Franklin (Frank) Reeder

Co-Founder and Board Member
Center for Internet Security

Frank writes, consults and teaches on leadership, information policy and public management issues after a career of more than 35 years in public service.

He was a co-founder and the chairman of the Center for Internet Security, a not-for-profit established "to help organizations around the world effectively manage the organizational risks related to information security ...". From 2000 to 2006 he chaired the Information Security and Privacy Advisory Board of the National Institute of Standards and Technology, a federal advisory committee. He is a member of the Commission on Cyber Security for the 44th Presidency, the Arlington County Virginia Information Technology Advisory Commission and the Social Security Commissioner’s advisory panel on Future Systems Technology.

Frank served at the U.S. Office of Management and Budget for two stints totaling more than 20 years between 1970 and 1995 where he was chief of Information Policy, Deputy Associate Director for Veterans Affairs and Personnel, and Assistant Director for General Management. Among his accomplishments while a member of the information policy staff and later as its chief, he represented the Administration in negotiating and securing enactment of the Privacy Act of 1974 and the Computer Security Act of 1987 and wrote the guidelines on implementing the Privacy Act. While at OMB he was the U.S. Delegate to the Organization for Economic Cooperation and Development's Public Management Committee (OECD/PUMA) from 1992-1995 and he chaired that committee from 1993-95. From 1977-80, he was Deputy Director of House Information Systems, the computers and telecommunications support arm of the U.S. House of Representatives. From 1995-97, he served as Director of the Office of Administration of the Executive Office of the President. He was a member of the Obama-Biden Presidential Transition Team serving on the OMB and White House agency review teams and the technology innovation and government reform team with particular emphasis on the performance and accountability agenda.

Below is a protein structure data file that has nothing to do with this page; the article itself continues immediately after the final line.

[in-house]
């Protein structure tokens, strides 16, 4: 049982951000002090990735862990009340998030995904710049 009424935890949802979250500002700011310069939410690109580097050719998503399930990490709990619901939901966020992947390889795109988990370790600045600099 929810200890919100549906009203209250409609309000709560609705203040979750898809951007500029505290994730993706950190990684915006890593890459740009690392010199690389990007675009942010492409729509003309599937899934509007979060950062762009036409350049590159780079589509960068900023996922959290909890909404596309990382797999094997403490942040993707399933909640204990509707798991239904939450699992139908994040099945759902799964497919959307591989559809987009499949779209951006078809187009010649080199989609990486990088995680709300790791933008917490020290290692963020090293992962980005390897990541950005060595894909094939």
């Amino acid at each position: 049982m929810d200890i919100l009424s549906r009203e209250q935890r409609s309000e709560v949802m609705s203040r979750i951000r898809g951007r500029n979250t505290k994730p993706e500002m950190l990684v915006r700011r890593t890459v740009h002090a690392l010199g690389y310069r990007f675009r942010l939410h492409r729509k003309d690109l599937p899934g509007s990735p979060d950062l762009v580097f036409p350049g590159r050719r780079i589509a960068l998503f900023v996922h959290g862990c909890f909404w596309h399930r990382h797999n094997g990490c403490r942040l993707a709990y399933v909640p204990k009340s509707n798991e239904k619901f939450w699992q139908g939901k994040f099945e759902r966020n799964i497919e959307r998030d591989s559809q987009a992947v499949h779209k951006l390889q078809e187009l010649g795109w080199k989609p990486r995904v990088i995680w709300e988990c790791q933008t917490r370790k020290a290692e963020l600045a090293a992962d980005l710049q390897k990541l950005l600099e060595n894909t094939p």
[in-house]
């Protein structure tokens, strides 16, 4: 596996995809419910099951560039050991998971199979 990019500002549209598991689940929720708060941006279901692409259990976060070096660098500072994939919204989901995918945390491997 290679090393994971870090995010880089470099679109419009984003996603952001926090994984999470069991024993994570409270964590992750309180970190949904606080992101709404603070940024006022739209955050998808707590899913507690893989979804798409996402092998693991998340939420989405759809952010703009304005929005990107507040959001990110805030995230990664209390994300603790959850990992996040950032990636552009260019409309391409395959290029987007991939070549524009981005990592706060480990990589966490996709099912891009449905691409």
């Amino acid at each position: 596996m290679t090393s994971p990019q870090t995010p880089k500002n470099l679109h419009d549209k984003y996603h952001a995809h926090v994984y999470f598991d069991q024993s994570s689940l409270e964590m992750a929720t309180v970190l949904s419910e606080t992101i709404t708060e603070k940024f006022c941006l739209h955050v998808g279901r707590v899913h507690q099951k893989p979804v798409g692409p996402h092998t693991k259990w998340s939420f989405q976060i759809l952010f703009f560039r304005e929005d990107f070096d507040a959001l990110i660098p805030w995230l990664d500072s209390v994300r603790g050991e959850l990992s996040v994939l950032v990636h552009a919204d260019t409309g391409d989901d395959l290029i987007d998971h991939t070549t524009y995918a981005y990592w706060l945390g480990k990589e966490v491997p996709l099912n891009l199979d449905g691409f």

Frank is a fellow of the National Academy of Public Administration and is a coach in the Partnership for Public Service excellence in government leadership fellows program.


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